This is what I hope for. That abortion rates would go down because women stop choosing abortion. Of course, here in Canada, thanks to our shoddy abortion statistics, we will never know whether the abortion rate is going up or down, for realsies.
In the states, the pro-choice Guttmacher has said recently that the abortion rate is going down. They say it is because of increased contraception use, among other reasons I disagree with, but here we have a piece that asks whether maybe it’s simply because women don’t want ’em.
I dream of a day when every woman has the reaction that I would have to someone suggesting I get an abortion, which is the banality of evil in action. (While what I am about to write remains purely theoretical for this instance my responses might include anything from lawsuits to swearing to an interrogation the likes of which the MD would never have seen before. An interrogation that would rise above the zeal of one Ezra Levant in the Human Rights Commission office. Ah yes, happy times, for the unsuspecting MD who makes that suggestion to me.)
Interestingly, none of these analysts is willing to consider that shifts in public opinion on abortion may be playing a role. May of 2009 was the first time that a majority of Americans identified themselves as “pro-life” in a Gallup survey. “Pro-life” has outpolled “pro-choice” six out of nine times since the spring of 2009. The relationship between public opinion toward abortion and abortion rates is not well-researched, but it’s a theory that merits more attention from analysts.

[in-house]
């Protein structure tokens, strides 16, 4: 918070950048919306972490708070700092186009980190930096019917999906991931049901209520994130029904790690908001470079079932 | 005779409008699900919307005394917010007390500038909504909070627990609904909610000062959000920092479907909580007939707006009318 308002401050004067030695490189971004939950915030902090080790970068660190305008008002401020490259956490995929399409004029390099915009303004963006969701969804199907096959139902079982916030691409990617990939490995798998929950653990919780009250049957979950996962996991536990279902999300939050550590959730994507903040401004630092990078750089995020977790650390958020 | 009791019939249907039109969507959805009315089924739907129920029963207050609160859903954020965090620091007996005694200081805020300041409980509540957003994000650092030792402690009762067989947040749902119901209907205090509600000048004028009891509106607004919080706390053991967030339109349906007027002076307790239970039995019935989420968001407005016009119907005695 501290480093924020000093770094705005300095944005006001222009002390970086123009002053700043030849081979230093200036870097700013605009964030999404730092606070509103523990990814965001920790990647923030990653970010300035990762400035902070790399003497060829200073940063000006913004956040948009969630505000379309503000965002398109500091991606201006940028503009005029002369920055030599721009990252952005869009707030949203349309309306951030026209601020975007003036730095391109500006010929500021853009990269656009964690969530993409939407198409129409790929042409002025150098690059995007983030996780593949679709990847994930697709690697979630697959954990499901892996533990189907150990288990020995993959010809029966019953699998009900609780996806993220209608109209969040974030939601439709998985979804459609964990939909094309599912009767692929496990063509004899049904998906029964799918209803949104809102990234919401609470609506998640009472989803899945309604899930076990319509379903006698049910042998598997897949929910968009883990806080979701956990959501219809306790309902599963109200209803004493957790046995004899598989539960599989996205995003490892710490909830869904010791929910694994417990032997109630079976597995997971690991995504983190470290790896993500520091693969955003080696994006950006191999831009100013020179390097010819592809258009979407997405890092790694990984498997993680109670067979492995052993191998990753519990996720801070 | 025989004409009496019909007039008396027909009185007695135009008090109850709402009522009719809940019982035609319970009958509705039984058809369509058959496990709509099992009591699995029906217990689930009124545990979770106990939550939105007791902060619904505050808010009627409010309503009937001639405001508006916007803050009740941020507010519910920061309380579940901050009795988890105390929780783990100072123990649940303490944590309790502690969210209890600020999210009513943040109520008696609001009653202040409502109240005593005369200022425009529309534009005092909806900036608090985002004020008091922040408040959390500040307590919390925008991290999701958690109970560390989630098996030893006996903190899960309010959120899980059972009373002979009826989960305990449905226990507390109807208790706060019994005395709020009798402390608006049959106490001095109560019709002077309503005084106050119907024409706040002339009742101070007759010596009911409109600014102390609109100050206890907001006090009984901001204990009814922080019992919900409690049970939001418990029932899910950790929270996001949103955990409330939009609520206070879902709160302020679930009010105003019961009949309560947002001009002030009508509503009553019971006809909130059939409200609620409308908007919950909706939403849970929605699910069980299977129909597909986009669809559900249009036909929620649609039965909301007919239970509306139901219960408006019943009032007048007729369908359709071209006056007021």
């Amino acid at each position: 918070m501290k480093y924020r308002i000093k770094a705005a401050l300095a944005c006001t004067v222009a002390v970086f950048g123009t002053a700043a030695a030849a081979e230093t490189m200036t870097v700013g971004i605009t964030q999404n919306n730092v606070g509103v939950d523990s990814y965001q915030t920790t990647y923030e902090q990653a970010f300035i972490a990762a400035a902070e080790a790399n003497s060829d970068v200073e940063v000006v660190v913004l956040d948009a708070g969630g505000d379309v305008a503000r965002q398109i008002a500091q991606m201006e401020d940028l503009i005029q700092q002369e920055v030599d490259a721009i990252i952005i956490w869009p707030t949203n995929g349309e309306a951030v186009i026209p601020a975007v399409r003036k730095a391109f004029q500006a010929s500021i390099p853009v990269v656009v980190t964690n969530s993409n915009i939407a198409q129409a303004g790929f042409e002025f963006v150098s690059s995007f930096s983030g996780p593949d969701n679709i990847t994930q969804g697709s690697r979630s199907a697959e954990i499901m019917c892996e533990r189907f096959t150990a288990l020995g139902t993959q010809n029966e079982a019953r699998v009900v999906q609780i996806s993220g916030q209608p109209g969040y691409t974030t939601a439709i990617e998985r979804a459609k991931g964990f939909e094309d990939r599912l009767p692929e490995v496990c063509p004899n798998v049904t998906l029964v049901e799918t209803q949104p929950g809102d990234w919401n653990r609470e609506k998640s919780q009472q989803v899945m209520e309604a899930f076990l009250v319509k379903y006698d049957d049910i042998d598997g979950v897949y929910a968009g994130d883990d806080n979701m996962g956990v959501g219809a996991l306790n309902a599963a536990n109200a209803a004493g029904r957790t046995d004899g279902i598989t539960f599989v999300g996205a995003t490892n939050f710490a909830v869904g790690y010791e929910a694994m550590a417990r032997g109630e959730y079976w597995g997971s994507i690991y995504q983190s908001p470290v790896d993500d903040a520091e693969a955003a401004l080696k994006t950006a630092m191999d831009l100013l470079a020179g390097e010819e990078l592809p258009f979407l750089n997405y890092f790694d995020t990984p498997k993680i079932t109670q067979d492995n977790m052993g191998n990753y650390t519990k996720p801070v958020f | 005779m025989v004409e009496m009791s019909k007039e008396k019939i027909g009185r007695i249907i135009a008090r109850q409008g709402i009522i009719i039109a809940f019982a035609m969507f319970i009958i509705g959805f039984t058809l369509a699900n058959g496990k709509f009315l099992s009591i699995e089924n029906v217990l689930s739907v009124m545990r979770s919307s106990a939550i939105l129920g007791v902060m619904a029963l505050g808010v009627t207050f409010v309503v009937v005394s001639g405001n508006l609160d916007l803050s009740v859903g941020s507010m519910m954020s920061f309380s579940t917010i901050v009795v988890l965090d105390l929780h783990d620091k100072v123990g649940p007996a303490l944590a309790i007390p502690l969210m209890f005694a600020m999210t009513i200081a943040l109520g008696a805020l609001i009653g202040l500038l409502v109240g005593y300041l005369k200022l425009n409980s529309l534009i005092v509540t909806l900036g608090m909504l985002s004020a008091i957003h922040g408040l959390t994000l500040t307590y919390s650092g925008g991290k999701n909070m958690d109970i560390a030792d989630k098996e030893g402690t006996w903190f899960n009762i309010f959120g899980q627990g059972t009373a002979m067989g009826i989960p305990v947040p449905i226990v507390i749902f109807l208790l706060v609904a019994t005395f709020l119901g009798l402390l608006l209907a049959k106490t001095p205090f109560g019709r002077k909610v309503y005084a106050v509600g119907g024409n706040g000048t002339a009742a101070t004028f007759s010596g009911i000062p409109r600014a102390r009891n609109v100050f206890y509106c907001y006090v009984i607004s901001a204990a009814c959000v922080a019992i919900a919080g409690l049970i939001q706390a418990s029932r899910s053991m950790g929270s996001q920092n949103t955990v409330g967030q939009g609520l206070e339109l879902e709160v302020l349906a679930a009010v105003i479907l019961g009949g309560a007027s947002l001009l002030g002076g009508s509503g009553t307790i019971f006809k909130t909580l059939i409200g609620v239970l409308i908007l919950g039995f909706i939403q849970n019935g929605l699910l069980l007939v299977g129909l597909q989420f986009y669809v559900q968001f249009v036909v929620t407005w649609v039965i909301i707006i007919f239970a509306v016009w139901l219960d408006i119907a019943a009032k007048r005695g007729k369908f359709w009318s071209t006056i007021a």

Media outlets have paid considerable attention to the abortion decline the occurred between 2008 and 2011, but have generally given less attention to the fact that the abortion rate has declined by 35 percent since the early 1990s. This suggests the debate has shifted toward pro-lifers: It’s true that contraceptive use has increased since the early 1990s, but that was increasing well before the abortion rate started to decline. More important, data from both Guttmacher and the National Center for Health Statistics shows that the unintended-pregnancy rate has remained fairly stable since the mid 1990s.
Since the abortion rate is falling while the unintended-pregnancy rate is stable, a higher percentage of women facing unintended pregnancies are choosing to carry their children to term. Data from the Department of Health and Human Services support this, pro-lifers should take heart in it.
Regardless of what mainstream-media analysts may say, declining abortion numbers provide evidence that pro-life efforts to change the hearts and minds of women facing unplanned pregnancies are bearing fruit — and, more important, saving lives.